Title: Golem Author: David Wisniewski Illustrator: David Wisniewski 
Publisher: New York; Clarion Books

Genre: Caldecott Level: Intermediate Number of pages: 28 Pub. Date: 1996


Golem is the story of a Jewish Rabbi who makes a giant out of clay. The giant, named Golem is created to save the Jewish People from the rumors that are being spread around Prague about them. Golem does everything the Rabbi tells him and learns to love life. When people attack the Jewish Ghetto, Golem saves the Jews. The emperor of Prague calls the Rabbi to him and asks him if Golem is going to kill his country. The Rabbi explains that Golem is only there to protect the Jews. The emperor guarantees the Jewish people safety and Golem is destroyed.


The letter in this book is unusual because it is dark type on dark backgrounds. This helps to create an ominous feeling through out the book. The type is smaller than that of a picture book and does not get in the way of the art. Wisniewski provides a place in all of his pictures for the type of the book to lie out of the way. This area is usually a small square area either in the top corner or bottom center of the page. Although there is no border, the art does not extend into this area making it seem like there is an invisible border.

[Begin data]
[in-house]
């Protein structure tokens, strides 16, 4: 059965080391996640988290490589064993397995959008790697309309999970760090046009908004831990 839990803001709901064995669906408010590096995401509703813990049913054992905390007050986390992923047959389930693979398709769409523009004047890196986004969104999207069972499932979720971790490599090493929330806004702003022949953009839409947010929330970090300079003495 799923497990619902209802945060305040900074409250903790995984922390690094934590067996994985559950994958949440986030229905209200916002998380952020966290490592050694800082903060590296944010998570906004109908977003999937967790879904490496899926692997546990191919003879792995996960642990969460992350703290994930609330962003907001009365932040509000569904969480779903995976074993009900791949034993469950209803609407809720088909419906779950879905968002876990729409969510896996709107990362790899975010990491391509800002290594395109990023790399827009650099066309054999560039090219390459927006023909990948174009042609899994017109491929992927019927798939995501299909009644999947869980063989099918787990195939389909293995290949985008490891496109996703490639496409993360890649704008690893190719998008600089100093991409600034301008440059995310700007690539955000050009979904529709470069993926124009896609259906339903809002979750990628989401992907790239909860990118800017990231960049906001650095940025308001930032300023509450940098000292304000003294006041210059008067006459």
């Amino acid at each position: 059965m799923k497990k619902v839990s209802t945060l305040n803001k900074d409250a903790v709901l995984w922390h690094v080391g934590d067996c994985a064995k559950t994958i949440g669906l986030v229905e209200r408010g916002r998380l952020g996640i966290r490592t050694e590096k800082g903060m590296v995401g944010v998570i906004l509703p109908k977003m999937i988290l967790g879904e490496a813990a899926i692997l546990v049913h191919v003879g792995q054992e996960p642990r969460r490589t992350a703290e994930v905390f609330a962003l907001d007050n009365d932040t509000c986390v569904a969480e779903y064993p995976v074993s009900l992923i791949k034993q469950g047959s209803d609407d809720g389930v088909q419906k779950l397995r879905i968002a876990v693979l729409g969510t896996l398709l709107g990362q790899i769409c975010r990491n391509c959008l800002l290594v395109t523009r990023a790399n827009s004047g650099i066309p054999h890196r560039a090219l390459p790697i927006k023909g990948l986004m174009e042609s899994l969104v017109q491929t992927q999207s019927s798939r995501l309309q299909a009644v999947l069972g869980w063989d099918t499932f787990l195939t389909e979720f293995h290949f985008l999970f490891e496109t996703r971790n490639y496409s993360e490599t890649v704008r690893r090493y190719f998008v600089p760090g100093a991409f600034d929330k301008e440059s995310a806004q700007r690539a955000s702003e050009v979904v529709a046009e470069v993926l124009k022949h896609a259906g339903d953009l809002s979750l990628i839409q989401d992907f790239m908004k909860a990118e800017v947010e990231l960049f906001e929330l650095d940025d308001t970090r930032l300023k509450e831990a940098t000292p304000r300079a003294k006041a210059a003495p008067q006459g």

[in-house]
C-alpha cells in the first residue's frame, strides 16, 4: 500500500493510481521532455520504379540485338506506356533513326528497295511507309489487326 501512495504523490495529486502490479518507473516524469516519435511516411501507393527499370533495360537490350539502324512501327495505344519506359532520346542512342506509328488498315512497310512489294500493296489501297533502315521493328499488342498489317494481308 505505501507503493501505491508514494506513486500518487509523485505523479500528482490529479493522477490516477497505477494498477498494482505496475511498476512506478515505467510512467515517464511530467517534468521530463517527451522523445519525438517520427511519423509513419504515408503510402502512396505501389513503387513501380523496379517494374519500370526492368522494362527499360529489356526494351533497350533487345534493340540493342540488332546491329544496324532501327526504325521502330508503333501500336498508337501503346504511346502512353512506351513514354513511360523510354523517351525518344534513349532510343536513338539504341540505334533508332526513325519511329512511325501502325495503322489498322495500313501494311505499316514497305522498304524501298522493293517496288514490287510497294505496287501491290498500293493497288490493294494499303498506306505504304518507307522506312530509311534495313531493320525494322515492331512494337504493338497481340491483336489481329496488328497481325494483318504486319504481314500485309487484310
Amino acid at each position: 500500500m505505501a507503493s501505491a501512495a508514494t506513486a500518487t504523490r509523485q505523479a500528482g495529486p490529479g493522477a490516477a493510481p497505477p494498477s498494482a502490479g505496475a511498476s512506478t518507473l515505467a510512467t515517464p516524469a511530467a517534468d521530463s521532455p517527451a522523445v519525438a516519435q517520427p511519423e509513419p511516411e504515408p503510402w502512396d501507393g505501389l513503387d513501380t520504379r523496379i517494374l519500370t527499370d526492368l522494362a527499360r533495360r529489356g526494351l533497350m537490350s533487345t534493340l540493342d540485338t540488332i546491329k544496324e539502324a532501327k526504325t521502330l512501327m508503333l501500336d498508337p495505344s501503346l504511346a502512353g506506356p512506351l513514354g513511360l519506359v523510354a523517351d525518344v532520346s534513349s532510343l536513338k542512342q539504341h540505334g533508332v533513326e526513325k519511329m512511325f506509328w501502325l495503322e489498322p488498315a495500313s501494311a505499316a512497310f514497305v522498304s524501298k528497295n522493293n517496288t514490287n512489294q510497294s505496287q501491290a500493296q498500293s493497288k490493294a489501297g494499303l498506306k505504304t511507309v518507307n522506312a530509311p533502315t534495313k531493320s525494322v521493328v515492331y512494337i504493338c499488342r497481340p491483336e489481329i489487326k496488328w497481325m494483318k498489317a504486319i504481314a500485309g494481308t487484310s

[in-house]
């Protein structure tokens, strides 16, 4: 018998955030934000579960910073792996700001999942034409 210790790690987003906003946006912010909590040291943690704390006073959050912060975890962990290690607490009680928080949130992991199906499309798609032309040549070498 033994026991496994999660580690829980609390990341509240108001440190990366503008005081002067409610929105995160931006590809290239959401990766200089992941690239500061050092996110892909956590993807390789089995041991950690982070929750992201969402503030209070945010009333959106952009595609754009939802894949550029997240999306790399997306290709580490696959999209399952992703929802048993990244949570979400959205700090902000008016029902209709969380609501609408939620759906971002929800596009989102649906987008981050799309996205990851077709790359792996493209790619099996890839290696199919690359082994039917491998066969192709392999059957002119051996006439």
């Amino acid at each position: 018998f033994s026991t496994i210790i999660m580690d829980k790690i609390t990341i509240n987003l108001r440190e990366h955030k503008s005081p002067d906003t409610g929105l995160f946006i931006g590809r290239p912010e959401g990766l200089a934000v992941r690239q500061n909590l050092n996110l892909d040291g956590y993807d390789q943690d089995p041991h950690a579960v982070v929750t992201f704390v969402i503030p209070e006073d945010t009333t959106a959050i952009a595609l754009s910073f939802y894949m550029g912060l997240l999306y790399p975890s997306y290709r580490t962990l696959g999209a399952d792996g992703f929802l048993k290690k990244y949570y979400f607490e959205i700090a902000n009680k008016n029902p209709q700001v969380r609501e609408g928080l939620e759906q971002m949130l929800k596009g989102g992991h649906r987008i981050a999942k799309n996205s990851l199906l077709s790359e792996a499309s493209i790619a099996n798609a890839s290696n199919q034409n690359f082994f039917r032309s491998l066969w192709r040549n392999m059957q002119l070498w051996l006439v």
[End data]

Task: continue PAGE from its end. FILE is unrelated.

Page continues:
I thought that this story was a bit creepy for a children’s book. When Golem is protecting the Jewish People from the angry mob the illustration is scary. Golem looks evil and seems like he is going to kill people. Also the idea of clay coming to life is a relatively frightening concept for a children’s book. This has led me to categorize this as an intermediate level book even though it is a picture book. I did like how David Wisniewski provided notes at the end of the story to provide more information about the story that he tells. This information would be useful if teachers were going to use this book to create a lesson or if they wanted to teach about the Jewish culture.


During: Students will make predict during the story if they think Golem is going to end up being a good or bad characters.

After: Students will compare Golem to other Giants from famous stories. Ex: Jack and the Beanstalk or David and Goliath.

Read Aloud:


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